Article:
[SciPy-User] Proposal for a new data analysis toolbox

Dag Sverre Seljebotn dagss@student.matnat.uio...
Thu Nov 25 05:01:54 CST 2010


On 11/25/2010 09:30 AM, Sebastian Haase wrote:
> On Thu, Nov 25, 2010 at 8:32 AM, David<david@silveregg.co.jp>  wrote:
>    
>> On 11/25/2010 03:40 PM, Dag Sverre Seljebotn wrote:
>>      
>>> On 11/24/2010 07:09 PM, Matthew Brett wrote:
>>>        
>>>> Hi,
>>>>
>>>> On Wed, Nov 24, 2010 at 9:30 AM, Dag Sverre Seljebotn
>>>> <dagss@student.matnat.uio.no>     wrote:
>>>>
>>>>
>>>>          
>>>>> For the time being, for something like this I'd definitely go with a
>>>>> template language to generate Cython code if you are not already. Myself
>>>>> (for SciPy on .NET/fwrap refactor) I'm using Tempita with a pyx.in
>>>>> extension and it works pretty well. Using Bento one can probably chain
>>>>> Tempita so that this gets built automatically (but I haven't tried that
>>>>> yet).
>>>>>
>>>>>            
>>>> Thanks for the update - it's excellent news that you are working on
>>>> this.  If you ever have spare time, would you consider writing up your
>>>> experiences in a blog post or similar?  I'm sure it would be very
>>>> useful for the rest of us who have idly thought we'd like to do this,
>>>> and then started waiting for someone with more expertise to do it...
>>>>
>>>>          
>>> I don't have a blog, and it'd take too much time to create one, but
>>> here's something less polished:
>>>
>>> What I'm really doing is to modify fwrap so that it detects functions
>>> with the same functionality (but different types) in the LAPACK wrapper
>>> in scipy.linalg, and emits a Cython template for that family of
>>> functions. But I'll try to step into your shoes here.
>>>
>>> There's A LOT of template engines out there. I chose Tempita, which has
>>> the advantages of a) being recommended by Robert Kern, b) pure Python,
>>> no compiled code, c) very small and simple so that it can potentially be
>>> bundled with other projects in the build system without a problem.
>>>
>>> Then, simply write templated code like the following. It becomes less
>>> clear to read, but a lot easier to fix bugs etc. when they must only be
>>> fixed in one spot.
>>>
>>> {{py:
>>> dtype_values = ['np.float32', 'np.float64', 'np.complex64', 'np.complex128']
>>> dtype_t_values = ['%s_t' % x for x in dtype_values]
>>> funcletter_values = ['f', 'd', 'c', 'z']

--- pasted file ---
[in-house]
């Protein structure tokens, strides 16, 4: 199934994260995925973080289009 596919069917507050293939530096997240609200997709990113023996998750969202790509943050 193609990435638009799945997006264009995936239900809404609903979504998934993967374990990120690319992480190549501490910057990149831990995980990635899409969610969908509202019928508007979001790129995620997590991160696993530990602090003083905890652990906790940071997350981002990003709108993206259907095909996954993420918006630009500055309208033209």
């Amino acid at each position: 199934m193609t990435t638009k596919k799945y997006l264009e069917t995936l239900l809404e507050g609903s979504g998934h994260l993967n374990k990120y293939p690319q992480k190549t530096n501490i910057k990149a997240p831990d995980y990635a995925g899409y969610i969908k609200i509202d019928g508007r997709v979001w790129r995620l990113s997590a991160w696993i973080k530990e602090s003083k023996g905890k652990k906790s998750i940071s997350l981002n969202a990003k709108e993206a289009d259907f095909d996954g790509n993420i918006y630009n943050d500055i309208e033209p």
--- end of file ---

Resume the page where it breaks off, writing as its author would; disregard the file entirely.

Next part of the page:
>>> NDIM_MAX = 5
>>> }}
>>>
>>> ...
>>>
>>> {{for ndim in range(5}}
>>> {{for dtype, dtype_t, funcletter in zip(dtype_values, dtype_t_values,
>>> funcletter_values)}}
>>> def {{prefix}}sum_{{ndim}}{{funcletter}}(np.ndarray[{{dtype_t}},
>>> ndim={{ndim}}] x,
>>>
>>> np.ndarray[{{dtype_t}}, ndim={{ndim}}] y,
>>>
>>> np.ndarray[{{dtype_t}}, ndim={{ndim}}] out=None):
>>>          ... and so on...inside here everything looks about the same as
>>> normal...
>>> {{endfor}}
>>> {{endfor}}
>>>
>>>
>>> For integrating this into a build, David C.'s Bento is probably the best
>>> way once a bug is fixed (see recent "Cython distutils" thread on
>>> cython-dev where this is specifically discussed, and David points to
>>> examples in the Bento distribution). For my work on fwrap I use the
>>> "waf" build tool, where it is a simple matter of:
>>>
>>> def run_tempita(task):
>>>        import tempita
>>>        assert len(task.inputs) == len(task.outputs) == 1
>>>        tmpl = task.inputs[0].read()
>>>        result = tempita.sub(tmpl)
>>>        task.outputs[0].write(result)
>>>
>>> ...
>>> bld(
>>>            name = 'tempita',
>>>            rule = run_tempita,
>>>            source = ['foo.pyx.in'],
>>>            target = ['foo.pyx']
>>>            )
>>>        
>> You may want to look at the flex example in waf tools subdir to see how
>> to chain builders together.
>>
>> As for bento, I unfortunately won't be able to work on it much if at all
>> until the end of the year, so I don't think I will have time to fix the
>> issue until then,
>>
>> cheers,
>>
>> David
>>      
> As I mentioned, I have a setup based on SWIG: it allows me to do most
> of the heavy-lifting using SWIG's C++-template support, to make
> "general" functions that support a multiple dtypes. With the help of a
> C preprocessor macro it instantiates the functions (which is needed
> for builtind dynamic libs) for a standard set of dtypes - for my image
> processing needs I have: uint8, uint16, int16, int32, float32,
> float64, and long -- this is also a compromise to get the dlls bloated
> with dypes I never use ( and e.g. bool can be casted in a python
> wrapper to uint8).
> My point here, is that as far as I know cython is missing such a
> template support, right ? -- how hard would it be to add this,
> concentrating on this special purpose of dtype support ?
>    


I'd guess between 1 and 2 weeks full-time by somebody who already knows 
the code base. But I'm not willing to stand by that guess in the future :-)

Dag Sverre


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